As we are about to enter the Year of the Tiger it feels somewhat ironic to be bringing this blog to a close. The Year of the Tiger will apparently be about making big changes and having finally succumbed to COVID this week the biggest change for me will be taking a step back from blogging and immersing myself in a growing portfolio of work – almost all of which is centred on helping create a more inclusive world.
There is both a mental and emotional toll in researching and writing content and this month would have been a piece on the nationality and borders bill 2021. I feel that much of what needs to be said on this has been written by people far more knowledgeable and eloquent than me. I found this piece by Amnesty International to be really helpful.
My thanks to those of you who have read the blog and commented here or messaged me privately. There have also been a few joyous occasions when people have come to speak to me when they have seen me in person to say they have found the blog useful, challenging, entertaining or all three. It has been cathartic writing and sharing my thoughts and I have been given a huge sense of optimism at how many of us there are who share a passion for a more inclusive world.
I will leave the blog up in case you want to return to, or share, past posts, clips or linked articles. For now though this is me signing off, still not tired, just channelling my energy in a new way!
I have a lot of time for Strictly Come Dancing but this year’s series has been wonderful, not just in terms of the dancing but also the inclusion stories woven through it. With John and Johannes, the first all male couple, and Rose Ayling-Ellis, raising deaf awareness, both in the final it promises to be an great night for on screen representation, inclusion and entertainment.
For any of you who missed Rose and Giovanni’s ‘silent’ dance I really encourage you to watch the video below, or tune in for the final as they will be performing it again. They kept the plan to perform part of the dance without music secret with Rose later saying, “I felt like I wanted to tell our story, because it’s positive and a lot of people, like, when they find out their child is deaf, they think of their world as crushed, but it shouldn’t be. Being deaf is a gift.”
That last sentence has really stuck with me: being deaf is a gift. Too often when we think about disability we frame it negatively, we consider it as an unfair burden or challenge. I love Rose’s story and how she has approached her Strictly appearance as an opportunity to challenge stereotypes and build positive understanding and connection with the deaf community.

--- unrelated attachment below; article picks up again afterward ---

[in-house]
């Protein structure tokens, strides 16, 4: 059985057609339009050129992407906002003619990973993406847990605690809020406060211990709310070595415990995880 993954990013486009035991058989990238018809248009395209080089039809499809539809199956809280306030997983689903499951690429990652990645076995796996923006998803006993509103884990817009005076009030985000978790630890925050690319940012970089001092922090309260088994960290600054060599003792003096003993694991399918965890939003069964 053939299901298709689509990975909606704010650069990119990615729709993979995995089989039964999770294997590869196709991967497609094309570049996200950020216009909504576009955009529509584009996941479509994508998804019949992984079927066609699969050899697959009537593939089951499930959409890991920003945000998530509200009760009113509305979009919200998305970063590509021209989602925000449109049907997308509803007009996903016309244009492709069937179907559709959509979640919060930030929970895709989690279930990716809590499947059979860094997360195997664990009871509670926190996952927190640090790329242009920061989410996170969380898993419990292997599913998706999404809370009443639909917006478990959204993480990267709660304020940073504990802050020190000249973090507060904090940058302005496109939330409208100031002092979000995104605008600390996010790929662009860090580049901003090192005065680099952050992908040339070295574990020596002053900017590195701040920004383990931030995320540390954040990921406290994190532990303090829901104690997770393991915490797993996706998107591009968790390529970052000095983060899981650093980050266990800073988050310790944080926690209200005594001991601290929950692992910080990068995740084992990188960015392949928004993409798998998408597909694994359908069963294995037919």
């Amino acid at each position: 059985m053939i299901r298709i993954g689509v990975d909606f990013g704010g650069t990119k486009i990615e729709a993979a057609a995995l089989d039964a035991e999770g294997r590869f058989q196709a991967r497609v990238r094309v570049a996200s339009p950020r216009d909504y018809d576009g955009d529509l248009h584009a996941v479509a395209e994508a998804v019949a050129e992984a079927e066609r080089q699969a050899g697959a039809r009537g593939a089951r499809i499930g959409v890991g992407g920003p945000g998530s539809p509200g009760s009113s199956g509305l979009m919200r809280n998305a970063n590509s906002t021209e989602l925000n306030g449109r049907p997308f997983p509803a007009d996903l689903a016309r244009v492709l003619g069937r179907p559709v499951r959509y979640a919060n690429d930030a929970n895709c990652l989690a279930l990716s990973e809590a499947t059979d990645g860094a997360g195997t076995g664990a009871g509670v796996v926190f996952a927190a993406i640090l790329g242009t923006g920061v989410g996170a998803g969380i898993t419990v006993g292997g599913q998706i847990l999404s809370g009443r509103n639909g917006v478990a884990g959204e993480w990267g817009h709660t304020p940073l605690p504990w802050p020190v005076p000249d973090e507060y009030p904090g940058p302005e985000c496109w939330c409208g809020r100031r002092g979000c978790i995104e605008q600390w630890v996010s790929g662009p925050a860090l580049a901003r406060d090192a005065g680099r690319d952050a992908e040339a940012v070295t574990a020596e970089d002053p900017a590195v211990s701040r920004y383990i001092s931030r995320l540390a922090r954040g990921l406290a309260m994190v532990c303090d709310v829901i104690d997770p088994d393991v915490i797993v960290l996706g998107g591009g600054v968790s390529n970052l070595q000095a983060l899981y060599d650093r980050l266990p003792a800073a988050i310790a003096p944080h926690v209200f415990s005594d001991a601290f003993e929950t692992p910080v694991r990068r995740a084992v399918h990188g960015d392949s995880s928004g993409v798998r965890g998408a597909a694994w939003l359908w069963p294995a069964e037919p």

The other big inclusion story has been of John and Johannes. I am sad, but unsurprised, that the pair have had to deal with repeated trolling throughout the contest. That small minority of people need to take a good look in the mirror because they have both been mesmerising and their dances have provided something distinctive and unique that we haven’t seen before.
The real inclusion story started before the John even joined the show. In an article with the Metro he revealed that he had assumed he would have to dance with a woman ‘because that was what the narrative was’. It is interesting that he held this view for two reasons: firstly he was assuming he couldn’t influence the decision and secondly a same sex pairing had already been aired on Strictly with Nicola Adams and Katya Jones pairing up in 2020. However, what John shared next in his interview is the most hard hitting comment revealing that he told bosses ‘“I really think I should dance with a straight man’, just to temper it a little bit and make it a bit more digestible for people who perhaps aren’t willing to digest that kind of thing.’
This comment reflects so much of what so many people have to do on a daily basis, hide their true authentic self to make it palatable for others. As a society and individuals we have to work harder to ensure that everyone feels safe and able to be their true selves all of the time. If you want to address this in your workplace there is a simple starting point. Find out whoever runs your staff engagement survey and ask them if you have a question like:
“I can be myself at this organisation without worrying about how I will be accepted.“
Then if they add it, or if there already is one like it, encourage an interrogation of the responses from people from different identities. Questions like this are a great place to start if you are trying to determine how inclusive an environment you have and then read the open comments from those people who replied negatively, it will give you insight on what needs to change.
Finally, I’d like to say that allyship really does make a difference. If you are unsure about how many interventions can have an impact just read these two comments from John:
relating to the comments the pairing have received online “the hate really has been lost in a tidal wave of kindness and support for us both”
and speaking about their couple’s choice dance in the semi-finals “Little kids who watch the show, to have same-sex role models will give them a little bit of hope for the future and it won’t make them grow up with the same shame that I grew up with.”